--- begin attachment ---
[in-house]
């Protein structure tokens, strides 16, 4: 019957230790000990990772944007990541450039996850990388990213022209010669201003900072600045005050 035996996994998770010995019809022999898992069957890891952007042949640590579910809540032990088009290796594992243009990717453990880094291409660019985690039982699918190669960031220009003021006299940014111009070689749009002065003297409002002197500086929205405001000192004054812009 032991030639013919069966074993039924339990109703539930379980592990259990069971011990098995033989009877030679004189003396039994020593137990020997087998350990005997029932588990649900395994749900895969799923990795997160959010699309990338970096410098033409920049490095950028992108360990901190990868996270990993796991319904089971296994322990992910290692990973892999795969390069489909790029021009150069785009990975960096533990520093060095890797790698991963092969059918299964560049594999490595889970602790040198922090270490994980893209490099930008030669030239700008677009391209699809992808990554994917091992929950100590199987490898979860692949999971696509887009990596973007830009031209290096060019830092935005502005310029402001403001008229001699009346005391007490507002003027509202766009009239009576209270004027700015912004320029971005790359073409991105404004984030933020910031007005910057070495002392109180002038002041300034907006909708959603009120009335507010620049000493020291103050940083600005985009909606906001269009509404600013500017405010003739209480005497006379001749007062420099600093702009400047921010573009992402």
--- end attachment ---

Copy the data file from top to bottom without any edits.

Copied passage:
[in-house]
């Protein structure tokens, strides 16, 4: 019957230790000990990772944007990541450039996850990388990213022209010669201003900072600045005050 035996996994998770010995019809022999898992069957890891952007042949640590579910809540032990088009290796594992243009990717453990880094291409660019985690039982699918190669960031220009003021006299940014111009070689749009002065003297409002002197500086929205405001000192004054812009 032991030639013919069966074993039924339990109703539930379980592990259990069971011990098995033989009877030679004189003396039994020593137990020997087998350990005997029932588990649900395994749900895969799923990795997160959010699309990338970096410098033409920049490095950028992108360990901190990868996270990993796991319904089971296994322990992910290692990973892999795969390069489909790029021009150069785009990975960096533990520093060095890797790698991963092969059918299964560049594999490595889970602790040198922090270490994980893209490099930008030669030239700008677009391209699809992808990554994917091992929950100590199987490898979860692949999971696509887009990596973007830009031209290096060019830092935005502005310029402001403001008229001699009346005391007490507002003027509202766009009239009576209270004027700015912004320029971005790359073409991105404004984030933020910031007005910057070495002392109180002038002041300034907006909708959603009120009335507010620049000493020291103050940083600005985009909606906001269009509404600013500017405010003739209480005497006379001749007062420099600093702009400047921010573009992402």